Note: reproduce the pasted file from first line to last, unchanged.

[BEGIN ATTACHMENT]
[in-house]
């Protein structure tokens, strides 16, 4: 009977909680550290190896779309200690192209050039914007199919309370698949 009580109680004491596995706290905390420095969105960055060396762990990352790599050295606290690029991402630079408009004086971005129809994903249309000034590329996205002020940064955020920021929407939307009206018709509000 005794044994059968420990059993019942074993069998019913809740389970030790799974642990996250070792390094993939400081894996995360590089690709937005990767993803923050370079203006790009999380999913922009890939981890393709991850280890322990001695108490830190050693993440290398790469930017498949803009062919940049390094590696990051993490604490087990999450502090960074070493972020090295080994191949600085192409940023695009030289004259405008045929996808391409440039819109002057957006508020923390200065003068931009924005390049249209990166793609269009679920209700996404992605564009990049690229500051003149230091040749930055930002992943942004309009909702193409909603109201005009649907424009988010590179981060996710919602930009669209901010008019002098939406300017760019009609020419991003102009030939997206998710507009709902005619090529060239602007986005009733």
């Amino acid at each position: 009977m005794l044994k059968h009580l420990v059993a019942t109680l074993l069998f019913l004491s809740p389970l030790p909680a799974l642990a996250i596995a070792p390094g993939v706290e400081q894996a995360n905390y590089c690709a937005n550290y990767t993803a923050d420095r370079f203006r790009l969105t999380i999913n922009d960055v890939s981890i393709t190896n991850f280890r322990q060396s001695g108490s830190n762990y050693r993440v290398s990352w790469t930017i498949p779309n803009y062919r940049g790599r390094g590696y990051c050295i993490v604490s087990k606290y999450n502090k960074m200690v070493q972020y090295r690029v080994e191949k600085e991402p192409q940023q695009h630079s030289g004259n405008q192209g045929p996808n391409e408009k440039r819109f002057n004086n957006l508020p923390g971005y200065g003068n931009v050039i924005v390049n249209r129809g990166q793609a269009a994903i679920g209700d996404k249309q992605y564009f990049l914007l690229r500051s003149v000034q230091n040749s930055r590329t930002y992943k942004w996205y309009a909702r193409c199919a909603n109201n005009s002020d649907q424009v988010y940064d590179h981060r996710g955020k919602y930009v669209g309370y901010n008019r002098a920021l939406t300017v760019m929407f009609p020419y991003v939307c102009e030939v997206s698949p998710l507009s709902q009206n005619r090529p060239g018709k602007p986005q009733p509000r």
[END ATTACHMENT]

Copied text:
[in-house]
């Protein structure tokens, strides 16, 4: 009977909680550290190896779309200690192209050039914007199919309370698949 009580109680004491596995706290905390420095969105960055060396762990990352790599050295606290690029991402630079408009004086971005129809994903249309000034590329996205002020940064955020920021929407939307009206018709509000 005794044994059968420990059993019942074993069998019913809740389970030790799974642990996250070792390094993939400081894996995360590089690709937005990767993803923050370079203006790009999380999913922009890939981890393709991850280890322990001695108490830190050693993440290398790469930017498949803009062919940049390094590696990051993490604490087990999450502090960074070493972020090295080994191949600085192409940023695009030289004259405008045929996808391409440039819109002057957006508020923390200065003068931009924005390049249209990166793609269009679920209700996404992605564009990049690229500051003149230091040749930055930002992943942004309009909702193409909603109201005009649907424009988010590179981060996710919602930009669209901010008019002098939406300017760019009609020419991003102009030939997206998710507009709902005619090529060239602007986005009733």
């Amino acid at each position: 009977m005794l044994k059968h009580l420990v059993a019942t109680l074993l069998f019913l004491s809740p389970l030790p909680a799974l642990a996250i596995a070792p390094g993939v706290e400081q894996a995360n905390y590089c690709a937005n550290y990767t993803a923050d420095r370079f203006r790009l969105t999380i999913n922009d960055v890939s981890i393709t190896n991850f280890r322990q060396s001695g108490s830190n762990y050693r993440v290398s990352w790469t930017i498949p779309n803009y062919r940049g790599r390094g590696y990051c050295i993490v604490s087990k606290y999450n502090k960074m200690v070493q972020y090295r690029v080994e191949k600085e991402p192409q940023q695009h630079s030289g004259n405008q192209g045929p996808n391409e408009k440039r819109f002057n004086n957006l508020p923390g971005y200065g003068n931009v050039i924005v390049n249209r129809g990166q793609a269009a994903i679920g209700d996404k249309q992605y564009f990049l914007l690229r500051s003149v000034q230091n040749s930055r590329t930002y992943k942004w996205y309009a909702r193409c199919a909603n109201n005009s002020d649907q424009v988010y940064d590179h981060r996710g955020k919602y930009v669209g309370y901010n008019r002098a920021l939406t300017v760019m929407f009609p020419y991003v939307c102009e030939v997206s698949p998710l507009s709902q009206n005619r090529p060239g018709k602007p986005q009733p509000r």